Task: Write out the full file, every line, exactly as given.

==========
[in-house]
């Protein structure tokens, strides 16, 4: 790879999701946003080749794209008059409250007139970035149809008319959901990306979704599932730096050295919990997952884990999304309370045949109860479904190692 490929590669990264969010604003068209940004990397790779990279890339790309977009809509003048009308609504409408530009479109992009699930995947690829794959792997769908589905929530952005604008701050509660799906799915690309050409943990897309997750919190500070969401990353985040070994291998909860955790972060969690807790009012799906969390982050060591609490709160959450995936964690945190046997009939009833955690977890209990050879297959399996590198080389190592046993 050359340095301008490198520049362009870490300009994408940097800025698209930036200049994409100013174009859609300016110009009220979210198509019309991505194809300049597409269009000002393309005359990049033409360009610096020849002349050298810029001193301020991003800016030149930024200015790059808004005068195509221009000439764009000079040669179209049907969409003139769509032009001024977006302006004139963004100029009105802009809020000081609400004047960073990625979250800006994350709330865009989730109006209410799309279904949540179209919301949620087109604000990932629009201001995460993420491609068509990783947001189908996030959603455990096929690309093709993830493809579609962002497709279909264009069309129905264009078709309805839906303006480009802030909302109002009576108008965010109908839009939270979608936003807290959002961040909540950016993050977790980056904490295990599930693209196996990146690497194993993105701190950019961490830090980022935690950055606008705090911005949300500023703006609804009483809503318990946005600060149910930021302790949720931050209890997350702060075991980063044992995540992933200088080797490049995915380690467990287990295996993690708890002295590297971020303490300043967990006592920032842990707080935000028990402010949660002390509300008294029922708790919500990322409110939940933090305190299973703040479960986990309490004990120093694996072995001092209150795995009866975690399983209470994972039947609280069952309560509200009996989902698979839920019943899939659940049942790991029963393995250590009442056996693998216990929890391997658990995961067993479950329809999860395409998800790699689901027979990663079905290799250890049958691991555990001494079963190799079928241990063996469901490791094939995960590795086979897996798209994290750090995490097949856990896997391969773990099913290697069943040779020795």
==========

[in-house]
């Protein structure tokens, strides 16, 4: 790879999701946003080749794209008059409250007139970035149809008319959901990306979704599932730096050295919990997952884990999304309370045949109860479904190692 490929590669990264969010604003068209940004990397790779990279890339790309977009809509003048009308609504409408530009479109992009699930995947690829794959792997769908589905929530952005604008701050509660799906799915690309050409943990897309997750919190500070969401990353985040070994291998909860955790972060969690807790009012799906969390982050060591609490709160959450995936964690945190046997009939009833955690977890209990050879297959399996590198080389190592046993 050359340095301008490198520049362009870490300009994408940097800025698209930036200049994409100013174009859609300016110009009220979210198509019309991505194809300049597409269009000002393309005359990049033409360009610096020849002349050298810029001193301020991003800016030149930024200015790059808004005068195509221009000439764009000079040669179209049907969409003139769509032009001024977006302006004139963004100029009105802009809020000081609400004047960073990625979250800006994350709330865009989730109006209410799309279904949540179209919301949620087109604000990932629009201001995460993420491609068509990783947001189908996030959603455990096929690309093709993830493809579609962002497709279909264009069309129905264009078709309805839906303006480009802030909302109002009576108008965010109908839009939270979608936003807290959002961040909540950016993050977790980056904490295990599930693209196996990146690497194993993105701190950019961490830090980022935690950055606008705090911005949300500023703006609804009483809503318990946005600060149910930021302790949720931050209890997350702060075991980063044992995540992933200088080797490049995915380690467990287990295996993690708890002295590297971020303490300043967990006592920032842990707080935000028990402010949660002390509300008294029922708790919500990322409110939940933090305190299973703040479960986990309490004990120093694996072995001092209150795995009866975690399983209470994972039947609280069952309560509200009996989902698979839920019943899939659940049942790991029963393995250590009442056996693998216990929890391997658990995961067993479950329809999860395409998800790699689901027979990663079905290799250890049958691991555990001494079963190799079928241990063996469901490791094939995960590795086979897996798209994290750090995490097949856990896997391969773990099913290697069943040779020795």